National Guard Panther Team loses telemetry at costly point, gets caught out on alternate strategy.
SAO PAULO, Brazil – National Guard Panther Racing driver JR Hildebrand led his first laps of the 2013 season during the Itaipava Sao Paulo Indy 300, but had to settle on a 15th-place finish after the team lost telemetry and got stuck on an alternate fuel strategy.
Hildebrand had spent a majority of the race battling amongst the lead group of cars, but an out-of-sequence pit stop and – later – a broken front wing prevented Panther from making its way back to the front of the field.
The team pitted during the caution and on the Lap 39 restart he got caught in an accident involving Helio Castroneves and Simon Pagenaud, and sustained front wing damage that required an additional trip to pit lane for a replacement front nose assembly.
He returned to the field in 20th, but was able to climb the grid quickly to 10th place before another caution on Lap 52 for the stalled car of Tony Kanaan.
The team elected to keep Hildebrand on track while several other cars pitted and the National Guard car was at the lead of the race on the Lap 54 restart. Hildebrand held onto the lead – the seventh time in his career he’s led an IndyCar race – before the final caution period of the race came out when Justin Wilson got stuck in the tire barrier on Lap 56.
Hildebrand ducked into the pits for a final time during that caution, but when he returned to the field he was back in 20th as no other cars needed to pit. In the final stint of the race, Hildebrand was able to pass several cars to reach his final finishing position of 15th position.
Chevy driver James Hinchcliffe made a dramatic last-lap pass on Takuma Sato to capture the win for Andretti Autosport. Sato finished second and was joined on the podium by third-place finisher Marco Andretti. Panther DRR driver Oriol Servia finished in fourth place in the No. 22 Chevrolet.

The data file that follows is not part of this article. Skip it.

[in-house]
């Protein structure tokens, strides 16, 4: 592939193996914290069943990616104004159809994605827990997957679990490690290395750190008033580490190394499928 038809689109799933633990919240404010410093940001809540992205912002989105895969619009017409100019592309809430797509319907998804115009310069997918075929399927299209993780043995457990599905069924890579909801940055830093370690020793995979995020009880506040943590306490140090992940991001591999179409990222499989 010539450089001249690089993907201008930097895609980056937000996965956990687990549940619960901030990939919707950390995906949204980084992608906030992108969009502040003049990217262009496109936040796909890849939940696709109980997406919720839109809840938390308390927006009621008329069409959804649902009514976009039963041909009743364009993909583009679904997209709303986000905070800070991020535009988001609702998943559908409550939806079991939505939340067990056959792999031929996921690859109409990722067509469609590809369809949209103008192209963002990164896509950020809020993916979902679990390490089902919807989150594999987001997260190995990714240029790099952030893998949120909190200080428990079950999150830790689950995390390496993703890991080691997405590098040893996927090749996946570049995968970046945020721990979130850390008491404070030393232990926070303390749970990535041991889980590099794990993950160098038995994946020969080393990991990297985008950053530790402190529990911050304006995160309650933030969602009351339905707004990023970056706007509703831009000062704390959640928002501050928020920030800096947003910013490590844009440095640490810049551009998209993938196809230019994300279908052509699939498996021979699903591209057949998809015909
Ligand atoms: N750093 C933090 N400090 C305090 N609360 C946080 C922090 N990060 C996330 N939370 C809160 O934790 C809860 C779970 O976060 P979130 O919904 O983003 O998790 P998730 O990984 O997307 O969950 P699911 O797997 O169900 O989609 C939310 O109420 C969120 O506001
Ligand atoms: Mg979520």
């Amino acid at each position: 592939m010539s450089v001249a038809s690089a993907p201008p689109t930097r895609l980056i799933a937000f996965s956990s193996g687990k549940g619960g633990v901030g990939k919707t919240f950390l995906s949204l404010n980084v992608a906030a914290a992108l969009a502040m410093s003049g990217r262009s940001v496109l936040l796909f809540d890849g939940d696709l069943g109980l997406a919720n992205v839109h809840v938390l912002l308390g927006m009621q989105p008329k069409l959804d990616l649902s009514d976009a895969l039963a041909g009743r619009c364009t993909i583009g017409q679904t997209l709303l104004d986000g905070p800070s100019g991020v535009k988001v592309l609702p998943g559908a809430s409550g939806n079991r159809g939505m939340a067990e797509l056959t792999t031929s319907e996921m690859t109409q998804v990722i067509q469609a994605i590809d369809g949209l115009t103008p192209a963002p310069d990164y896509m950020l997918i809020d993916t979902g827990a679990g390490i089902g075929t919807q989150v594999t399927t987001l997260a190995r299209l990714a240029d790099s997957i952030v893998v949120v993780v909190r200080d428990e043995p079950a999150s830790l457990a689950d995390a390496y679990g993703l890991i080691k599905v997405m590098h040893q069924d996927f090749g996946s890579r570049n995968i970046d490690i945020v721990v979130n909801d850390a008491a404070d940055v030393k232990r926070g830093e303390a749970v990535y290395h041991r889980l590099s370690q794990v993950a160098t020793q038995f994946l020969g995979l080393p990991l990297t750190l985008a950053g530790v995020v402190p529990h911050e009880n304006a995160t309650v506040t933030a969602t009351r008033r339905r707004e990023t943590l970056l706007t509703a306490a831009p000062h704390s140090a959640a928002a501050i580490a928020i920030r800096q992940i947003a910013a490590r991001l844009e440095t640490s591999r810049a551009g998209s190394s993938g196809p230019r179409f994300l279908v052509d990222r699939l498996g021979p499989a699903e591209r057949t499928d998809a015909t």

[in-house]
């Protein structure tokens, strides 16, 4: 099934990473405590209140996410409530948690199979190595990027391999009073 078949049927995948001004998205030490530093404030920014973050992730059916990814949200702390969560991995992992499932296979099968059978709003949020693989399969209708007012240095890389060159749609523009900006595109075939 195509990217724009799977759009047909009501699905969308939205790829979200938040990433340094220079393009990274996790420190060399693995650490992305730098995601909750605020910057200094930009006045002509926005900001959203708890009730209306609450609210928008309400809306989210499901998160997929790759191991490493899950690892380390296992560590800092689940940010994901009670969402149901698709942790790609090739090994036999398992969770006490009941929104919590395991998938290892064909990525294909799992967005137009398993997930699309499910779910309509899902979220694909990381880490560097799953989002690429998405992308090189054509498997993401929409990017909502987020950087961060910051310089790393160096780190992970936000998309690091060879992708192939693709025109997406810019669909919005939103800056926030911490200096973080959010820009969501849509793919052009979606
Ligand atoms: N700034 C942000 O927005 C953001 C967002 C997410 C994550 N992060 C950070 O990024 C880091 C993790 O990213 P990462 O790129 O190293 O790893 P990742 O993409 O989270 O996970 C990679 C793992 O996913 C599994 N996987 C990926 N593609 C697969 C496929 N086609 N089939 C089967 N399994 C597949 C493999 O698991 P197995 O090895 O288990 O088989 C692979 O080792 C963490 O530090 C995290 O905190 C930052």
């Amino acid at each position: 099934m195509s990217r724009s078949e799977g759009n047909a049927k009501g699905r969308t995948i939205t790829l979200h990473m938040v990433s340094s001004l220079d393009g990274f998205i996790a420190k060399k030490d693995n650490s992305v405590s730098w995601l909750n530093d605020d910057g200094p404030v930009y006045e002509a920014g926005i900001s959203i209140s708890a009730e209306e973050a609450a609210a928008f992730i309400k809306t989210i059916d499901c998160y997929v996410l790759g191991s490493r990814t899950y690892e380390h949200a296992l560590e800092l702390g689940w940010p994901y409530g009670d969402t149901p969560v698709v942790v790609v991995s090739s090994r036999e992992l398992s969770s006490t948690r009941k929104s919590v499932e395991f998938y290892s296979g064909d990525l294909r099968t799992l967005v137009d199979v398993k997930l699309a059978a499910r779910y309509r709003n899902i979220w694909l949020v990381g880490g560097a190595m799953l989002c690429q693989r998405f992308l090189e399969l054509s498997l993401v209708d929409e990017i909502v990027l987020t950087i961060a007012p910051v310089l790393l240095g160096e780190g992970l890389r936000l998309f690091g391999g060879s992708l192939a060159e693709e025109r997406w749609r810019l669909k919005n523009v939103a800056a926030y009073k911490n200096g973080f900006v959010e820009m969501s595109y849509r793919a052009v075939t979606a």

JR Hildebrand, No. 4 National Guard Chevrolet: “The definite good thing was that the National Guard Chevy was really good. We were really good in the tight sections of the track, and we tried hard to make for a neutral car, because we thought we’d be saving fuel. And it was working well for a while, and I was able to make up a lot of time in the infield sections where you’re not saving fuel anyway, which allowed me to save a lot on the straights.
Then the team lost telemetry, and when we lost it, we didn’t have a clear understanding of where we were on fuel, so we ended up pitting at an inopportune time, and ended up behind everybody and still had to make as many stops as everybody in front of us. It was frustrating because we were going fast enough up front to hang with anybody.
But, despite that, the last two weekends I don’t think we’ve made a change to the car that hasn’t made us better, so we’re looking forward to Detroit and Toronto later in the year, which is something I haven’t said in years past. But now it’s time for Indianapolis – and that’s our wheelhouse.
Next week is as important as the first week on the racetrack to get prepared, so we’ll be smart about that like we have in the past and we’ll be hauling ass when we get there.”